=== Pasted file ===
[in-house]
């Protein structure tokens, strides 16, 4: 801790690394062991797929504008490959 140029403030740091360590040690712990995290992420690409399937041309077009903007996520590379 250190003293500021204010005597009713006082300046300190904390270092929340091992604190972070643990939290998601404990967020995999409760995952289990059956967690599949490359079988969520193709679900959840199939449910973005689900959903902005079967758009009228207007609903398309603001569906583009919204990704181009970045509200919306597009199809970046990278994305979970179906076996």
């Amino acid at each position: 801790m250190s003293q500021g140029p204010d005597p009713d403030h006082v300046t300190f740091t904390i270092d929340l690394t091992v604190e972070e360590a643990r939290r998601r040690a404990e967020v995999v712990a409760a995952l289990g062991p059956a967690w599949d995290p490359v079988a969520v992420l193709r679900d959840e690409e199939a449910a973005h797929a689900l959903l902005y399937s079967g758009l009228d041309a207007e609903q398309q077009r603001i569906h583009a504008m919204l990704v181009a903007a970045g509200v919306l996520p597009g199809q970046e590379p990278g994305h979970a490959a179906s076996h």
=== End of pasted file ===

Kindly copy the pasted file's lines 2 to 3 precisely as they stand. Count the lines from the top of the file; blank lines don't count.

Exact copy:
């Protein structure tokens, strides 16, 4: 801790690394062991797929504008490959 140029403030740091360590040690712990995290992420690409399937041309077009903007996520590379 250190003293500021204010005597009713006082300046300190904390270092929340091992604190972070643990939290998601404990967020995999409760995952289990059956967690599949490359079988969520193709679900959840199939449910973005689900959903902005079967758009009228207007609903398309603001569906583009919204990704181009970045509200919306597009199809970046990278994305979970179906076996």
């Amino acid at each position: 801790m250190s003293q500021g140029p204010d005597p009713d403030h006082v300046t300190f740091t904390i270092d929340l690394t091992v604190e972070e360590a643990r939290r998601r040690a404990e967020v995999v712990a409760a995952l289990g062991p059956a967690w599949d995290p490359v079988a969520v992420l193709r679900d959840e690409e199939a449910a973005h797929a689900l959903l902005y399937s079967g758009l009228d041309a207007e609903q398309q077009r603001i569906h583009a504008m919204l990704v181009a903007a970045g509200v919306l996520p597009g199809q970046e590379p990278g994305h979970a490959a179906s076996h």